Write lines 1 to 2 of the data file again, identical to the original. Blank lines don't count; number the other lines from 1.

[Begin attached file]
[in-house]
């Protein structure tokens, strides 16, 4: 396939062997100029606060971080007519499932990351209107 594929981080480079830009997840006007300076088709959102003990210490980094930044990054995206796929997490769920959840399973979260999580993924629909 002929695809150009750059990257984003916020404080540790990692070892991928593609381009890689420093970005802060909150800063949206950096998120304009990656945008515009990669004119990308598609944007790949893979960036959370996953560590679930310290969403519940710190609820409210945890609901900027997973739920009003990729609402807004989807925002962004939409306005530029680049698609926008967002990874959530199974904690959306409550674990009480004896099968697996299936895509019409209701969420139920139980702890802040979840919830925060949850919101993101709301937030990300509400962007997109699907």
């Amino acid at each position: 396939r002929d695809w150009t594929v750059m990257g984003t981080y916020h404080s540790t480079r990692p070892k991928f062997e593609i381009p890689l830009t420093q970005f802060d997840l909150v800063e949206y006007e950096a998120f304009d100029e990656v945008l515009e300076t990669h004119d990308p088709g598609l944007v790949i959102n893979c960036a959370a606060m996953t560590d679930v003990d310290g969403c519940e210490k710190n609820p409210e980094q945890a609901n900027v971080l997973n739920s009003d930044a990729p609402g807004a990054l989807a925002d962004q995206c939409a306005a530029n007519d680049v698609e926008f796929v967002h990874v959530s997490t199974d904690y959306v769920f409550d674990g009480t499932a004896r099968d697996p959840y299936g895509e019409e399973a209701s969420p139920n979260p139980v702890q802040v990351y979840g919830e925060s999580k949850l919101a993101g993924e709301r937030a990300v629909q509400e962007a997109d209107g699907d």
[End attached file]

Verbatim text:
[in-house]
């Protein structure tokens, strides 16, 4: 396939062997100029606060971080007519499932990351209107 594929981080480079830009997840006007300076088709959102003990210490980094930044990054995206796929997490769920959840399973979260999580993924629909 002929695809150009750059990257984003916020404080540790990692070892991928593609381009890689420093970005802060909150800063949206950096998120304009990656945008515009990669004119990308598609944007790949893979960036959370996953560590679930310290969403519940710190609820409210945890609901900027997973739920009003990729609402807004989807925002962004939409306005530029680049698609926008967002990874959530199974904690959306409550674990009480004896099968697996299936895509019409209701969420139920139980702890802040979840919830925060949850919101993101709301937030990300509400962007997109699907």